It's problems like this which led Suzanne Bull, the founder of Attitude is Everything, to turn her attention from making gigs more accessible to the fans to thinking about the needs of the acts themselves. It was a happy coincidence which brought Suzanne and Blaine together at the same gig.

BLAINE
I had one flyer left, I said to the person with me - Who do you think looks the most trendiest and would benefit from this flyer? And we had to give it to Blaine from The Mystery Jets, they then contacted us back and said we'd love to play your club nights. So we put them on at the Spits and we probably got the best audience that we ever had and you could tell then by the sort of type of music industry people that came up to watch them. Then we put them on again at Bar Academy, Islington and it almost sold out, we had our first kind of like frenzy, our first kind of like mini riot at the door type thing.

WHITE
It's a road other musicians have travelled in a less forgiving age and Blaine is happy to acknowledge a debt to other disabled musicians.

HARRISON
One of my favourite artists is Robert Wyatt, you know, and he's someone who - he wasn't born with a disability but he became paralysed I think at about the age of 25 or so and he's gone on to make some of my favourite music, some very, very inspiring music. To me he's someone who also proves that you don't need to be necessarily able bodied and you don't need even to perform physically, you don't need to dance about the stage, you can actually just - I mean there's this performance of him from the Old Grey Whistle Test performing the Ship Building song which was by Elvis Costello and he's just sitting there in a wheelchair just holding this mic and it's absolutely amazing, it's captivating, he doesn't even need to dance or kind of twiddle his hands and yeah he just sings.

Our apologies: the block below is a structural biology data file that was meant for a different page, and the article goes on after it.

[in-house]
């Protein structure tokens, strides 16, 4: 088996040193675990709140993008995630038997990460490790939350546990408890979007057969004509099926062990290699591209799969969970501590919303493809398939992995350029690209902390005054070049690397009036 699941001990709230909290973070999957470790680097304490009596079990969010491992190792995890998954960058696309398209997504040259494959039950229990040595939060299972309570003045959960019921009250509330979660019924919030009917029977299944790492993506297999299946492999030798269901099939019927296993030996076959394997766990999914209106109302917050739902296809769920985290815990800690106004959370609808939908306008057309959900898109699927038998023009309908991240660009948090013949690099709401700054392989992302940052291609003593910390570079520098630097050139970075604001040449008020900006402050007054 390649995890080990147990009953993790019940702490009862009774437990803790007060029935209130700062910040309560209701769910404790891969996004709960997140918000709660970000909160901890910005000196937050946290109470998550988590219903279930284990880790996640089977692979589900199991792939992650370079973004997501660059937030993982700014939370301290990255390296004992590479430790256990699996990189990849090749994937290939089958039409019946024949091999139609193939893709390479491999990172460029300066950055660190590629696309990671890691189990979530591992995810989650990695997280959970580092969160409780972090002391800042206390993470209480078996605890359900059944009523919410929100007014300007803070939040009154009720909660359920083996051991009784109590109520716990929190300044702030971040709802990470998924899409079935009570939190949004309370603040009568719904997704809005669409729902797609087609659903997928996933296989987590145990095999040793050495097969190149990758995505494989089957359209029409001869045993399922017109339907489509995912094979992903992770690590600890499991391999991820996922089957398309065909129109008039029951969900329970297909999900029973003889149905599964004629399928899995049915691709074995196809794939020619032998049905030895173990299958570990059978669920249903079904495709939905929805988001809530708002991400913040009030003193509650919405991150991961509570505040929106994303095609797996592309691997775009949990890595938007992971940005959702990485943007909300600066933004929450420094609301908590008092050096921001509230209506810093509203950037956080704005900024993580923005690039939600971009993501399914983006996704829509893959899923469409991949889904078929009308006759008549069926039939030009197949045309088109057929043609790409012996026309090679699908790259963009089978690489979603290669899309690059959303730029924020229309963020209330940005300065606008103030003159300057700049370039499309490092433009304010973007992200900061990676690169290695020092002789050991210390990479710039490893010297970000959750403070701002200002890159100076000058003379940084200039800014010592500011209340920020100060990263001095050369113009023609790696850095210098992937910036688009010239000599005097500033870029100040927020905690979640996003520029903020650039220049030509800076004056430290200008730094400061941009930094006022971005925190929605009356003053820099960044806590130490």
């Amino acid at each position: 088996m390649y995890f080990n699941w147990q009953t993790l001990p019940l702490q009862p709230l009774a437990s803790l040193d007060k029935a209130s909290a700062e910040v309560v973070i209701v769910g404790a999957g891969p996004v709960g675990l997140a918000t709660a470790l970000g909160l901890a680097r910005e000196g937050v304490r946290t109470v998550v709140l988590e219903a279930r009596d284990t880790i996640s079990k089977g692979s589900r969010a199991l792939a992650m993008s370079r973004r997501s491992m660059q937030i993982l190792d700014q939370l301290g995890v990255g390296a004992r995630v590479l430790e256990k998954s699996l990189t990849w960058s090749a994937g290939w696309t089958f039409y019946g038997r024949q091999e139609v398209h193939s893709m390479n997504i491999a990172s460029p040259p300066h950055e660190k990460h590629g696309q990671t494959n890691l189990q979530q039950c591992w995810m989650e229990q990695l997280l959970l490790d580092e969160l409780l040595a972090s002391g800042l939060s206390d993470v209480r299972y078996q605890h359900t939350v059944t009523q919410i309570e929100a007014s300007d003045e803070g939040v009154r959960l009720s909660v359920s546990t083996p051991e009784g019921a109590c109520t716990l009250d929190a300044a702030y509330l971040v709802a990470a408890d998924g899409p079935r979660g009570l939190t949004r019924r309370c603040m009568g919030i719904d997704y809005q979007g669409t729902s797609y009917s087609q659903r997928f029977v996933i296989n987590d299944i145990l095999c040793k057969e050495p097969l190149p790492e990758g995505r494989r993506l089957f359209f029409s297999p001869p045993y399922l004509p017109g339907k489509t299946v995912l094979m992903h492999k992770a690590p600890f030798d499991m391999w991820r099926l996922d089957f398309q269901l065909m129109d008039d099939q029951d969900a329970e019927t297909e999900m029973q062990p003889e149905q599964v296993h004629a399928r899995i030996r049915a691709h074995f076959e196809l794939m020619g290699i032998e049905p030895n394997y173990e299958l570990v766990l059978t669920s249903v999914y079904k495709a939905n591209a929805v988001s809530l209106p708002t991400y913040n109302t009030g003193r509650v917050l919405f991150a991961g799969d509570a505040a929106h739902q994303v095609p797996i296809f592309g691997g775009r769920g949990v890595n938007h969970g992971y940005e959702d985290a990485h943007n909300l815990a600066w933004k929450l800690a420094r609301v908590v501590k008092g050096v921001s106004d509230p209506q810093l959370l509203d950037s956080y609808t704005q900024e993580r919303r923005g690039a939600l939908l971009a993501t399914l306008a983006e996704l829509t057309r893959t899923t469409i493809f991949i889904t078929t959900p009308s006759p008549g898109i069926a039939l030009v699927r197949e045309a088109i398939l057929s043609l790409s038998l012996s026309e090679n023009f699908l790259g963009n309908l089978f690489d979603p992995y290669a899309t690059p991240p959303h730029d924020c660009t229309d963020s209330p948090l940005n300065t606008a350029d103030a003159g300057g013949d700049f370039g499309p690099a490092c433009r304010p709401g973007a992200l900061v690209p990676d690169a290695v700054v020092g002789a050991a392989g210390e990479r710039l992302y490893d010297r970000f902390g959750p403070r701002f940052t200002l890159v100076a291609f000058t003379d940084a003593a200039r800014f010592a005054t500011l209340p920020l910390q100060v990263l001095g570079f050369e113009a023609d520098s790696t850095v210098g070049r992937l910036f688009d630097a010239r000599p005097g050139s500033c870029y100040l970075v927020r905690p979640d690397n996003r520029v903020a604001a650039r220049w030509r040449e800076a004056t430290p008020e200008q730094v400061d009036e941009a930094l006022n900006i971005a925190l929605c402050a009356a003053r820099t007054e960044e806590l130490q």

MUSIC

WHITE
Robert Wyatt found himself in a wheelchair after a fall from a fourth floor window during what he admits was a pretty wild party. He'd been a drummer in the cult early '70s band Soft Machine but realised that after the accident if he wanted to stay in the business he'd have to do something else. But something else turned out to be a remake of the Monkey's hit I'm a Believer, which got him on to Top of the Pops.

WYATT
I did it two weeks running and I can't remember - it must have been the second week that the producer said well could you get out of this basket thing here, it's not really suitable, we don't feel as a family viewing programme, to have somebody sitting around in a wheelchair. And I was so shocked, it was a horrible feeling suddenly being told that you were unsightly, that you were not really for family viewing.

WHITE